When the U.S. Fish and Wildlife Service denied the Canada lynx a place on the list of endangered species last December, conservation groups cried foul, saying the agency ignored the recommendations of its field biologists.
Politics pushed the decision, says
Jasper Carlton, president of the Biodiversity Legal Foundation in
Boulder, Colo., which has challenged the decision in federal court
in Washington, D.C. (HCN, 5/15/95).
charges that upper-level officials in the agency caved in to
pressure from the Forest Service and timber companies that want to
log the Northern Rockies. "The Forest Service would have to make
revisions of forest plans and set lower road-density standards, if
the lynx were listed," he says.
The Fish and
Wildlife Service's Denver chief for the listing and recovery of
endangered species, Olin Bray, says that the recommendation from
the regional office was reversed.
proposal did propose the species for listing," Bray says, "but it
was only a recommendation. The Washington office makes the final
finding, as they have the authority to do so."
The federal finding goes against Washington
state's decision to list the species as endangered in the
northeastern Cascades. "This is the first time in history that the
federal government has fought a state finding," Carlton says.
"Usually it's the states that are fighting a decision."
Historically, the lynx once ranged through New
England, New York, the upper Midwest and the Northern Rockies. A
three-year review by the Biodiversity Legal Foundation found the
lynx to be endangered in all areas except Idaho and Montana, where
the animal is still threatened.
Data are sketchy,
but all reports indicate the Northern Rockies support scattered
pockets of healthy lynx populations.
lack of solid numbers, the Fish and Wildlife Service finding last
December downplays any threat to the lynx population in the lower
48: "The lynx, generally considered rare because of its secretive
nature, is actually common throughout its northern America range."
The agency also says the Rocky Mountain region represents the
southernmost limit of the lynx's traditional range, and that it was
never common there.
The federal Wildlife Service
relied heavily on trappers' logbooks of animal sightings and
tracks, trapping records and state surveys. According to Brian
Giddings, a biologist for the state of Montana, from 700 to 1,050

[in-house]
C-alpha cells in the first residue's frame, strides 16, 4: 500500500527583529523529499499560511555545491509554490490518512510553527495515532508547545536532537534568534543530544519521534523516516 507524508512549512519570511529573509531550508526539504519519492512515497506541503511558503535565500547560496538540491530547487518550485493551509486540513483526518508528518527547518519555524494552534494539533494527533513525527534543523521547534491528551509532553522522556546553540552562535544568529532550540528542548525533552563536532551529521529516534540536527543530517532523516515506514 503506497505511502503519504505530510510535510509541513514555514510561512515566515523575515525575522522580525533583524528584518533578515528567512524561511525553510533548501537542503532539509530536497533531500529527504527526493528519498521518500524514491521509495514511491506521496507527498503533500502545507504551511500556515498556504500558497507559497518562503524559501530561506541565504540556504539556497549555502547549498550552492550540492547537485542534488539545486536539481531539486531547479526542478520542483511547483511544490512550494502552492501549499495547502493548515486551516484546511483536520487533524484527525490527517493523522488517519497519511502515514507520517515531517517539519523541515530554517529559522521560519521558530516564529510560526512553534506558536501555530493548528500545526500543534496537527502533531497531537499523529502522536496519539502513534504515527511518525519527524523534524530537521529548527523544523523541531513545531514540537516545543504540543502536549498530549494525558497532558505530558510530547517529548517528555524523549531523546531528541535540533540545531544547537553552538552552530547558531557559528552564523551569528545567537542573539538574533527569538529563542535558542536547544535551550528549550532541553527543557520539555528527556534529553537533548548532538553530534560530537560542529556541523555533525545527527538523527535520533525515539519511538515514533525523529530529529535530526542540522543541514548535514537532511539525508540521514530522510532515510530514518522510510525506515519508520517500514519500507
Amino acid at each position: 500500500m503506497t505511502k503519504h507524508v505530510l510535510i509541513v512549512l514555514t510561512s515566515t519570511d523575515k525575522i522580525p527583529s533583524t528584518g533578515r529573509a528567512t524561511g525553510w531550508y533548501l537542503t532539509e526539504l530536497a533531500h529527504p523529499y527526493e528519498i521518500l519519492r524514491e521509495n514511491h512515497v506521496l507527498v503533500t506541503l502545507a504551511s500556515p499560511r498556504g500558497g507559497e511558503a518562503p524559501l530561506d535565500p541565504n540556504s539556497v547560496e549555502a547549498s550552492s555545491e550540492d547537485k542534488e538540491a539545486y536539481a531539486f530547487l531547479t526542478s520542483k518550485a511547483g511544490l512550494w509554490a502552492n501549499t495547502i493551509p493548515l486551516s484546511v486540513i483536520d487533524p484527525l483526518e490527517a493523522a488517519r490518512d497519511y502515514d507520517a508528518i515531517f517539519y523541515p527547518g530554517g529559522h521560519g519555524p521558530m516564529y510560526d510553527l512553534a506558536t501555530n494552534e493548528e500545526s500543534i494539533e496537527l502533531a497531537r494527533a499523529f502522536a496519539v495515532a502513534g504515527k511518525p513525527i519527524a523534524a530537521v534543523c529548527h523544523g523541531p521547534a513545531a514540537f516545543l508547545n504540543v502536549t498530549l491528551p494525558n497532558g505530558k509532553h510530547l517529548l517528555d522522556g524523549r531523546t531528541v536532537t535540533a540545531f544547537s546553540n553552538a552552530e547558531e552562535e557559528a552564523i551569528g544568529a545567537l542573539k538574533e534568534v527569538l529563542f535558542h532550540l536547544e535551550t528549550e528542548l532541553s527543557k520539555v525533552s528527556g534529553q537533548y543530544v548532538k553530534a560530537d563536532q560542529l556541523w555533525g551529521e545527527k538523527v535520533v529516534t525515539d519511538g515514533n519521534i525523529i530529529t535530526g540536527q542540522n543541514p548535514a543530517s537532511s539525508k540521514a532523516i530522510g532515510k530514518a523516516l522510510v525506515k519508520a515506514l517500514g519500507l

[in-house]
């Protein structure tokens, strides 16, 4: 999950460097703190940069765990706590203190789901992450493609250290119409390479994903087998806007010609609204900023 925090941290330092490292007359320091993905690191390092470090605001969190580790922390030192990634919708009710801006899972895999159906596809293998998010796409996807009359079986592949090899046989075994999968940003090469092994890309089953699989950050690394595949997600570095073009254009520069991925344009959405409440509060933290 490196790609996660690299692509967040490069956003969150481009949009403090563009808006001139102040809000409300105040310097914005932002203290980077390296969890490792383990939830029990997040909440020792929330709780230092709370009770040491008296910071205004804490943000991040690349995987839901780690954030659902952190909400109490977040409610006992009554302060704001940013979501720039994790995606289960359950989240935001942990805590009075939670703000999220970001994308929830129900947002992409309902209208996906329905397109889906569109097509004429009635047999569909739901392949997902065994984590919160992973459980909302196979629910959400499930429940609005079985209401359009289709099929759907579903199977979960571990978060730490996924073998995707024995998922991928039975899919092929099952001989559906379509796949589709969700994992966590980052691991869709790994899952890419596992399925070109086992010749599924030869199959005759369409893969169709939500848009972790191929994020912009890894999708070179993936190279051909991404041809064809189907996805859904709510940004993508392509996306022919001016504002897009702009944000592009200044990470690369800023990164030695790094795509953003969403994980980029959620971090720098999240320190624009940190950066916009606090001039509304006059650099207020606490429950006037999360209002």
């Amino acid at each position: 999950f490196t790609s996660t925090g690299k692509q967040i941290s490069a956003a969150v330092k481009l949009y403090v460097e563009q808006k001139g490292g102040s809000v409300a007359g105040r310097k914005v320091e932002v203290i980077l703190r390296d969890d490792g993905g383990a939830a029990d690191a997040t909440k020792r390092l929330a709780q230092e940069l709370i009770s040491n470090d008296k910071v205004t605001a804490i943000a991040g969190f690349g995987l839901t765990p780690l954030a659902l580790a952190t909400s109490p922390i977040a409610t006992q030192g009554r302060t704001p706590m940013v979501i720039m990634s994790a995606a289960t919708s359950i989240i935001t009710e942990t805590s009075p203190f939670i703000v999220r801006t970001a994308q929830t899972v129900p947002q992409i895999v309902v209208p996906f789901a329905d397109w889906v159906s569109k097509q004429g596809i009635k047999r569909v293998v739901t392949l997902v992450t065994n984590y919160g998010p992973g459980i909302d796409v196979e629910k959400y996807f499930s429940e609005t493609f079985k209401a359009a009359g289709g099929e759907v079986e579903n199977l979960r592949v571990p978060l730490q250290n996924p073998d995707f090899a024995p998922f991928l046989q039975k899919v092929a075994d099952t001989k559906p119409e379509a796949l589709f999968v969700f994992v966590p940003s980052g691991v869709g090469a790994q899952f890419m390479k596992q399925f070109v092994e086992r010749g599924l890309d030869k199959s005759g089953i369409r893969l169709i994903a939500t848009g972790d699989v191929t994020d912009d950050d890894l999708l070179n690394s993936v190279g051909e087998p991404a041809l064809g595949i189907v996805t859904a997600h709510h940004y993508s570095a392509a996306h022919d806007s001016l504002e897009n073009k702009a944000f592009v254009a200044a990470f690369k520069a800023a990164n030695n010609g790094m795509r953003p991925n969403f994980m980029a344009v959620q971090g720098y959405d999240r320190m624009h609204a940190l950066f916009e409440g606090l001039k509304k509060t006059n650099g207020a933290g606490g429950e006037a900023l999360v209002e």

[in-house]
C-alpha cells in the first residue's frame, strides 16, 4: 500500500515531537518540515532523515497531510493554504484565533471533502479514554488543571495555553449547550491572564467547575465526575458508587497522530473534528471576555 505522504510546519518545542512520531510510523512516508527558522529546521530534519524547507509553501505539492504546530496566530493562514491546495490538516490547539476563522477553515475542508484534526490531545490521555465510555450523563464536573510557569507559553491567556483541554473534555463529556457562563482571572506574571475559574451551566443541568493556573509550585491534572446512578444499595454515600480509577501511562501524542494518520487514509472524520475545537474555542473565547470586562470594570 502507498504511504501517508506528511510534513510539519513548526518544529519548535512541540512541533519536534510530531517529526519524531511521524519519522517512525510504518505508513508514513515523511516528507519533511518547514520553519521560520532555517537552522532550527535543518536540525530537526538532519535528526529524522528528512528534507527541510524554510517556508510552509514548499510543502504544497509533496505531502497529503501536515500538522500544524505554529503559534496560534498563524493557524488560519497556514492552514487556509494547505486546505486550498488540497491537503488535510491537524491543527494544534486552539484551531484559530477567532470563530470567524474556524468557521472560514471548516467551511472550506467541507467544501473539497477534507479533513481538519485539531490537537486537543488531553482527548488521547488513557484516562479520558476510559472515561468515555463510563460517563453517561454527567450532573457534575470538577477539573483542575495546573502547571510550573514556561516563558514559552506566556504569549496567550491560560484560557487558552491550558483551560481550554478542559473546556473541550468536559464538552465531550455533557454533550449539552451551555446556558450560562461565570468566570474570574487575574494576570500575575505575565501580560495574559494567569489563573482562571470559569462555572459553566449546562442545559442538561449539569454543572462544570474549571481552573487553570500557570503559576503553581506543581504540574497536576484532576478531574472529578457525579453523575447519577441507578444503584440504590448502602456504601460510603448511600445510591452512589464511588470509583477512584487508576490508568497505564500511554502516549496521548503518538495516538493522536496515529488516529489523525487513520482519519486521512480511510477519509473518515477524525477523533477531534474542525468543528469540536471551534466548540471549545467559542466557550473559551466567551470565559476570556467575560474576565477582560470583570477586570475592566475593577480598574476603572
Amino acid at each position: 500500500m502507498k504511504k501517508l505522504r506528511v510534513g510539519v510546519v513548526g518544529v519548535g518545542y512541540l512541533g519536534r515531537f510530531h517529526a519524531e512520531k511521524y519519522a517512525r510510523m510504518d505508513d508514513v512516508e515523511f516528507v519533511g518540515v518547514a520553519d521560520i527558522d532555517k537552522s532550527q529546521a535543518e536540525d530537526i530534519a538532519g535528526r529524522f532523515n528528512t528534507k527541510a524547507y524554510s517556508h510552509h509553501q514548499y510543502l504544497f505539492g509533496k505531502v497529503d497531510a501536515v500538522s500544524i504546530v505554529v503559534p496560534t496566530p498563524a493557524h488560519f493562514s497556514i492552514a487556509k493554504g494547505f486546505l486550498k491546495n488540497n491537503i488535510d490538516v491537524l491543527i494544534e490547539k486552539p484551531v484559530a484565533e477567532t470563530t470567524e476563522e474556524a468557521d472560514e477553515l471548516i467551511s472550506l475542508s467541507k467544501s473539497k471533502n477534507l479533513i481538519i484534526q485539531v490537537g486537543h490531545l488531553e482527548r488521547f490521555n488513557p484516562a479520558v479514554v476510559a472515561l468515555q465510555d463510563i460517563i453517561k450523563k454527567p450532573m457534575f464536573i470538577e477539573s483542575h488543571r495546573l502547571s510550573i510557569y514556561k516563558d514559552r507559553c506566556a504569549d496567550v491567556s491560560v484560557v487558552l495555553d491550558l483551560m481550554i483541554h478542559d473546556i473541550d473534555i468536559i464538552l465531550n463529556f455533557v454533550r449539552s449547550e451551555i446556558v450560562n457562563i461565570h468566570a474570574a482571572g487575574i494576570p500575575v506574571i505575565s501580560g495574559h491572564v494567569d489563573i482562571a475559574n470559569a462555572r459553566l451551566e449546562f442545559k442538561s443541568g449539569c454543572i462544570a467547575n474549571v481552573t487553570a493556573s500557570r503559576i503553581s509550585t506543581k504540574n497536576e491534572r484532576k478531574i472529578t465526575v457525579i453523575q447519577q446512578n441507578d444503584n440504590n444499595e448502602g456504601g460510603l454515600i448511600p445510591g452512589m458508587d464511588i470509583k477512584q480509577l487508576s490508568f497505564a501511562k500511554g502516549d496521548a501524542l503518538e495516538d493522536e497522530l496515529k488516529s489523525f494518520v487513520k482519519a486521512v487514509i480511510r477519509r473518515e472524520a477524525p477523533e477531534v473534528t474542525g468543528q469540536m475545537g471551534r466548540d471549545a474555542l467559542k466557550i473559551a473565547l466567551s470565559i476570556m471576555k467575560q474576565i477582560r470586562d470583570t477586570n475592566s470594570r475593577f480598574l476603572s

lynx roam the forests of Montana. He says the lynx are healthy and
there's no need for an endangered listing.
Roy of the National Wildlife Federation disagrees. He says
Montana's monitoring is done in a "hit or miss fashion."
Perhaps the most controversial aspect of the
federal finding is its assertion that the number and range of the
lynx south of the Canadian border depend on the dispersal of young
animals from Canada. In essence, it says, when populations of the
lynx's main prey, the snowshoe hare, increase north of the border,
so does the lynx population, which pushes young lynx south into new
territory in the U.S.
The Fish and Wildlife
Service used the local invasion theory to justify its decision not
to list the lynx. As long as the lynx population in Canada was not
in trouble, the agency reasoned, low numbers in the lower 48 were
no reason to panic and list the species.
Ruediger of the U.S. Forest Service Region 1, who coordinates
state, federal and nongovernmental research on carnivores like the
lynx, doesn't buy it.
The invasion theory is
"built on conjecture," says Ruediger. "Lynx in the Northern Rockies
may be connected with those in Canada, but we sustain our own
populations in the U.S."
Lynx habitat in the
boreal forest of northern Canada is homogenous and unbroken,
Ruediger adds. But in the U.S., the lynx homegrounds are "peninsula
habitats," fragmented and patchy, located along the rugged mountain
Ruediger points out that to get to
Montana, the lynx of northern Canada must pass through southern
British Columbia and Alberta, where lynx habitat is patchy, as in
Montana, Idaho and Washington.
"Everything is not
fine in those provinces with the lynx either," he
Ruediger forwarded his committee's findings
to the Fish and Wildlife Service's field office in Helena, which
passed it on to the Denver office along with its own recommendation
to list the species as endangered. The final decision ignored the